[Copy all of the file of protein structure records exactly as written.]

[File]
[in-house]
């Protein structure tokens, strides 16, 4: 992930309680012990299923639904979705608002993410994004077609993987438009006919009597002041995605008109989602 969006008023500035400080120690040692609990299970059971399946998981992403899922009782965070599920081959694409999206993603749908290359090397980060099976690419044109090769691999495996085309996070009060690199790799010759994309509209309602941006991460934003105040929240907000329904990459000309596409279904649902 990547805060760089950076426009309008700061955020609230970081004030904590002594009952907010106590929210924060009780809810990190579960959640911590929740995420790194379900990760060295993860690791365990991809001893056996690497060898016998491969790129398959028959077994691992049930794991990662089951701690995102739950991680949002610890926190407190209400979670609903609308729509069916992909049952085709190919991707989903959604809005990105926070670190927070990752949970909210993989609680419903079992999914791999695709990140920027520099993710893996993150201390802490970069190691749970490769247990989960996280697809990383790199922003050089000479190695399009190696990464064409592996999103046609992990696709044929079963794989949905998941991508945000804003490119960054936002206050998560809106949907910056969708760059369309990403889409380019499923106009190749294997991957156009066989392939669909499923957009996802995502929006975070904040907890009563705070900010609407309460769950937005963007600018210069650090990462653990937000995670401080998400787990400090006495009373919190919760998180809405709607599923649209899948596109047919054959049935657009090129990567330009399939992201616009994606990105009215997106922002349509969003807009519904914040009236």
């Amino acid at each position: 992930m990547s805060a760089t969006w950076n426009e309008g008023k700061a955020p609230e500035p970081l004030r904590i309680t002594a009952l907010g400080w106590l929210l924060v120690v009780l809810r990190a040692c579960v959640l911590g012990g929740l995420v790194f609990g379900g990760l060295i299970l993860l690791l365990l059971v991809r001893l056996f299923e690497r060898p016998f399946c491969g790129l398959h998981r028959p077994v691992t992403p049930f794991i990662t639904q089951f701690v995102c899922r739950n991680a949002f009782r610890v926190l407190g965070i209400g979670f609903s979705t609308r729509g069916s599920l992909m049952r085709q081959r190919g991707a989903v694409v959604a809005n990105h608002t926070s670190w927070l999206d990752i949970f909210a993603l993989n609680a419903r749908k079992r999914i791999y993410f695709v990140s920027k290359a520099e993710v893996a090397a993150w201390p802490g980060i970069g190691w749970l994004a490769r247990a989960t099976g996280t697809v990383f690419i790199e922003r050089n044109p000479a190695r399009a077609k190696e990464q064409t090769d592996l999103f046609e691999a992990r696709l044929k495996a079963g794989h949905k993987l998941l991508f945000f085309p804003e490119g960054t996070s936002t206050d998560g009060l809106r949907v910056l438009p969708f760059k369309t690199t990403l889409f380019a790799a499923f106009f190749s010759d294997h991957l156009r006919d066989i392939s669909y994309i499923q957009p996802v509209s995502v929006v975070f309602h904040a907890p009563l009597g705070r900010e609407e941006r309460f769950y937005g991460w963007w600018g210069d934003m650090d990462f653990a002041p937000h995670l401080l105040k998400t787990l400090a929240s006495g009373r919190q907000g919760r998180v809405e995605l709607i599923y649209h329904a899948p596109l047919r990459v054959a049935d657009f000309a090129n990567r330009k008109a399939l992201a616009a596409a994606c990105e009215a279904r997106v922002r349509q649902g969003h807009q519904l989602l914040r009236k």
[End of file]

[in-house]
């Protein structure tokens, strides 16, 4: 992930309680012990299923639904979705608002993410994004077609993987438009006919009597002041995605008109989602 969006008023500035400080120690040692609990299970059971399946998981992403899922009782965070599920081959694409999206993603749908290359090397980060099976690419044109090769691999495996085309996070009060690199790799010759994309509209309602941006991460934003105040929240907000329904990459000309596409279904649902 990547805060760089950076426009309008700061955020609230970081004030904590002594009952907010106590929210924060009780809810990190579960959640911590929740995420790194379900990760060295993860690791365990991809001893056996690497060898016998491969790129398959028959077994691992049930794991990662089951701690995102739950991680949002610890926190407190209400979670609903609308729509069916992909049952085709190919991707989903959604809005990105926070670190927070990752949970909210993989609680419903079992999914791999695709990140920027520099993710893996993150201390802490970069190691749970490769247990989960996280697809990383790199922003050089000479190695399009190696990464064409592996999103046609992990696709044929079963794989949905998941991508945000804003490119960054936002206050998560809106949907910056969708760059369309990403889409380019499923106009190749294997991957156009066989392939669909499923957009996802995502929006975070904040907890009563705070900010609407309460769950937005963007600018210069650090990462653990937000995670401080998400787990400090006495009373919190919760998180809405709607599923649209899948596109047919054959049935657009090129990567330009399939992201616009994606990105009215997106922002349509969003807009519904914040009236």
């Amino acid at each position: 992930m990547s805060a760089t969006w950076n426009e309008g008023k700061a955020p609230e500035p970081l004030r904590i309680t002594a009952l907010g400080w106590l929210l924060v120690v009780l809810r990190a040692c579960v959640l911590g012990g929740l995420v790194f609990g379900g990760l060295i299970l993860l690791l365990l059971v991809r001893l056996f299923e690497r060898p016998f399946c491969g790129l398959h998981r028959p077994v691992t992403p049930f794991i990662t639904q089951f701690v995102c899922r739950n991680a949002f009782r610890v926190l407190g965070i209400g979670f609903s979705t609308r729509g069916s599920l992909m049952r085709q081959r190919g991707a989903v694409v959604a809005n990105h608002t926070s670190w927070l999206d990752i949970f909210a993603l993989n609680a419903r749908k079992r999914i791999y993410f695709v990140s920027k290359a520099e993710v893996a090397a993150w201390p802490g980060i970069g190691w749970l994004a490769r247990a989960t099976g996280t697809v990383f690419i790199e922003r050089n044109p000479a190695r399009a077609k190696e990464q064409t090769d592996l999103f046609e691999a992990r696709l044929k495996a079963g794989h949905k993987l998941l991508f945000f085309p804003e490119g960054t996070s936002t206050d998560g009060l809106r949907v910056l438009p969708f760059k369309t690199t990403l889409f380019a790799a499923f106009f190749s010759d294997h991957l156009r006919d066989i392939s669909y994309i499923q957009p996802v509209s995502v929006v975070f309602h904040a907890p009563l009597g705070r900010e609407e941006r309460f769950y937005g991460w963007w600018g210069d934003m650090d990462f653990a002041p937000h995670l401080l105040k998400t787990l400090a929240s006495g009373r919190q907000g919760r998180v809405e995605l709607i599923y649209h329904a899948p596109l047919r990459v054959a049935d657009f000309a090129n990567r330009k008109a399939l992201a616009a596409a994606c990105e009215a279904r997106v922002r349509q649902g969003h807009q519904l989602l914040r009236k």